Active Comparator: Normal birth iron
Infants with normal birth iron who receive vitamins A and D without iron
Dietary Supplement: vitamins A and D
a single daily dose (liquid) of 1500 IU vitamin A and 500 IU vitamin D from 6 wk to 18 mo.
Experimental: Combined ID
Marginal-birth-iron vitamins only-treated infants who have IDA at 9 mo.
Dietary Supplement: Ferrous sulfate (liquid)
Infants who become iron deficient/anemic at 9 or 18 mo will take a single daily dose of 3 mg/kg of elemental iron for 3 months.
Experimental: Early postnatal IDA
Infants with IDA at 9 months whose cord blood was collected at birth but who were not assessed and assigned to vitamins with or without iron at 6 weeks
Dietary Supplement: Ferrous sulfate (liquid)
Infants who become iron deficient/anemic at 9 or 18 mo will take a single daily dose of 3 mg/kg of elemental iron for 3 months.
Experimental: Late postnatal IDA
Infants with IDA at 18 months whose cord blood was collected at birth but who were not assessed and assigned to vitamins with or without iron at 6 weeks. These infants were also not anemic when screened at 9 months.
Dietary Supplement: Ferrous sulfate (liquid)
Infants who become iron deficient/anemic at 9 or 18 mo will take a single daily dose of 3 mg/kg of elemental iron for 3 months.

Detailed Description:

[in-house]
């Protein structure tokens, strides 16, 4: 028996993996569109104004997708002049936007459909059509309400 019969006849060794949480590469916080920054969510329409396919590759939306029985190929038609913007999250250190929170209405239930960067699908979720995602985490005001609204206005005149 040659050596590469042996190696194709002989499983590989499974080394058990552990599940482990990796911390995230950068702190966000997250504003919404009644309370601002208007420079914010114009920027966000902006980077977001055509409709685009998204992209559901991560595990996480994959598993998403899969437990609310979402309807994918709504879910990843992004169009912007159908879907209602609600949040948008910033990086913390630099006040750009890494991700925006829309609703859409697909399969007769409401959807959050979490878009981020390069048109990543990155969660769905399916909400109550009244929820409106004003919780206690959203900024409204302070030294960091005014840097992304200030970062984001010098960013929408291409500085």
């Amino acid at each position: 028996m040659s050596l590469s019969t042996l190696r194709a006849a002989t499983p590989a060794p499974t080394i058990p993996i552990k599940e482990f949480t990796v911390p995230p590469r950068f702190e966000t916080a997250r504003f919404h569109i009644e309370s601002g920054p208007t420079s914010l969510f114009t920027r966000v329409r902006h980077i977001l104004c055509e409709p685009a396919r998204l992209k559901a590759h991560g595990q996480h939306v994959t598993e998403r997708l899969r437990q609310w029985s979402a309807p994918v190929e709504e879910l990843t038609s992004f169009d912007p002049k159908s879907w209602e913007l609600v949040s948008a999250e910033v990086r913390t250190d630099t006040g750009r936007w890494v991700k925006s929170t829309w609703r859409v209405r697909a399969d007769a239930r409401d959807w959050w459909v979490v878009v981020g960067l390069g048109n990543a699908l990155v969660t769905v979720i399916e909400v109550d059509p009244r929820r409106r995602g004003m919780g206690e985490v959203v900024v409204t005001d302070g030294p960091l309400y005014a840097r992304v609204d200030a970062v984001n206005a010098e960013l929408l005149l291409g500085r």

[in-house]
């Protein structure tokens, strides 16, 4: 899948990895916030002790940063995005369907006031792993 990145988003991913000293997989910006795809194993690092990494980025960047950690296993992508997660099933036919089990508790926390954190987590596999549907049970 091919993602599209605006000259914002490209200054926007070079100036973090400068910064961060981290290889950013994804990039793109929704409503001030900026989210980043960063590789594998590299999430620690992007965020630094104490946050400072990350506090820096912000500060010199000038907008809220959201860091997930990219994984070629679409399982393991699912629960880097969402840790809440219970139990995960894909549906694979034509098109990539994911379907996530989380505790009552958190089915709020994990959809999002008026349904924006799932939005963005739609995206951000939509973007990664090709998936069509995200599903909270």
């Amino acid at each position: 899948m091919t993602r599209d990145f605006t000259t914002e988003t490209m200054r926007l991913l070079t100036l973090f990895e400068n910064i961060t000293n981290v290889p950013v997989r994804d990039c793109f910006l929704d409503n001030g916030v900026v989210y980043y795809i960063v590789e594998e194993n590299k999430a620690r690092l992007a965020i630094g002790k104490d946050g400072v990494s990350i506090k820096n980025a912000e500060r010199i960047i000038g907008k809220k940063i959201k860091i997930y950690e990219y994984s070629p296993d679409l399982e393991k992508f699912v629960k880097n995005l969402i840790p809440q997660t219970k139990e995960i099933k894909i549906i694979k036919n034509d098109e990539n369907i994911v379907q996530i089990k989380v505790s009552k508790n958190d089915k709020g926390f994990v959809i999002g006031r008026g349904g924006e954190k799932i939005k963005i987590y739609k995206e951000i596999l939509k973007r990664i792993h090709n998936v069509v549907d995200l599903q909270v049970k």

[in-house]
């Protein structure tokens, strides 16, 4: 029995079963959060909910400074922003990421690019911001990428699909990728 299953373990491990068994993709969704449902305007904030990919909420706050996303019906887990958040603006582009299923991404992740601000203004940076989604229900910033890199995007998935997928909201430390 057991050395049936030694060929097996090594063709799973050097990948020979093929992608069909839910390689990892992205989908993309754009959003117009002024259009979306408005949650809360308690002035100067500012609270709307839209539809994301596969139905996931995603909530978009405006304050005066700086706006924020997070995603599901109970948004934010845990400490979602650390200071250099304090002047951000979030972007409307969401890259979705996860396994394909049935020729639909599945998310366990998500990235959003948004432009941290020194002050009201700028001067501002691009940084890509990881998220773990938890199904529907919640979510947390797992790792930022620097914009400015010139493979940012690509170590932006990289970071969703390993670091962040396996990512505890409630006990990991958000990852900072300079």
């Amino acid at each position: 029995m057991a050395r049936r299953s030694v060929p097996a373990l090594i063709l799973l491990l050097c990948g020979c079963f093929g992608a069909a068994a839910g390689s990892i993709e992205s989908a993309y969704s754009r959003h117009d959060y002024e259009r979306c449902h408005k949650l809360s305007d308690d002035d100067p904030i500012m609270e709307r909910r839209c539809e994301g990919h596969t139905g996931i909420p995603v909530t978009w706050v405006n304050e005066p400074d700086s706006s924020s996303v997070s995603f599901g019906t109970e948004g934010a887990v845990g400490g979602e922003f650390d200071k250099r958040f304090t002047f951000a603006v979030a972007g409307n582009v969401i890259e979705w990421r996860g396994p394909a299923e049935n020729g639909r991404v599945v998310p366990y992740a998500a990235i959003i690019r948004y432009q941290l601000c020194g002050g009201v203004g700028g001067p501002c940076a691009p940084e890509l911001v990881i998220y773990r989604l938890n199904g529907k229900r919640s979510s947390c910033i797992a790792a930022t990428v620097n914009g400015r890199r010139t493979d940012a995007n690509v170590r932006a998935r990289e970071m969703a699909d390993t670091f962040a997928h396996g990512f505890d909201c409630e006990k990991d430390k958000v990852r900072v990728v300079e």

The project focuses on brain-behavior effects depending on the timing of iron deficiency (ID) and iron repletion in human infants. Iron deficiency (ID) is the world's most common single nutrient disorder, differentially affecting pregnant women and infants everywhere. The study promises to be the first systematic investigation of brain and behavior effects of prenatal dietary iron deficiency in human infants. The design will support comparisons of brain/behavior effects depending on the timing and duration of ID. The study will assess reversibility of effects, depending on timing of ID and its treatment, and examine maternal vs. fetal iron regulatory mechanisms in placenta and white blood cells. State-of-the-art neurophysiologic and behavioral measures will test specific hypotheses regarding effects of ID on sensory, motor, cognitive, affective-social and regulatory functions related to impaired myelination of sensory/motor systems and altered structure, neurotransmitter function and neurometabolism in targeted brain regions (basal ganglia and hippocampus). The study will be conducted in China, a rapidly developing country where ID often occurs among pregnant women and infants in the absence of generalized undernutrition. Cord blood hemoglobin (Hb) and ferritin concentrations will be measured in 1300 rural full-term infants, with iron status determined again at 9 and 18 mo. Brain-behavior assessments in the perinatal period will involve 359 infants ("newborn cohort"): 59 with low Hb ("low birth iron" group) will receive iron; 200 with marginal Hb or low cord ferritin ("marginal birth iron" group) will be randomly assigned at 6 wk, 50 to iron therapy and 150 to vitamins only; and 100 with normal cord Hb and ferritin levels ("normal birth iron" group) will receive vitamins only. The remaining 763 infants with cord blood testing will form the "blood screen cohort." At 9 and 18 mo, the newborn cohort will be reassessed, along with IDA infants from the blood screen cohort - about 58 at 9 mo ("early postnatal IDA") and 48 at 18 mo ("late postnatal IDA"). Approximately 39 marginal-birth-iron vitamins only-treated infants in the newborn cohort may also have IDA at 9 mo ("combined ID"). IDA infants will be treated with vitamins with iron. Differential effects and/or reversibility depending on timing of ID or treatment could inform health policy and practice worldwide. However, the effects of prenatal iron deficiency have received very little study in human infants due in large part to previous thinking, no longer accepted, that the infant was protected. Up to 75% of pregnant women worldwide are anemic, with about half due to ID. An estimated 20-25% of 6- to 24-mo-old infants have IDA, and more have ID without anemia. Thus, the public health implications of study findings could be profound.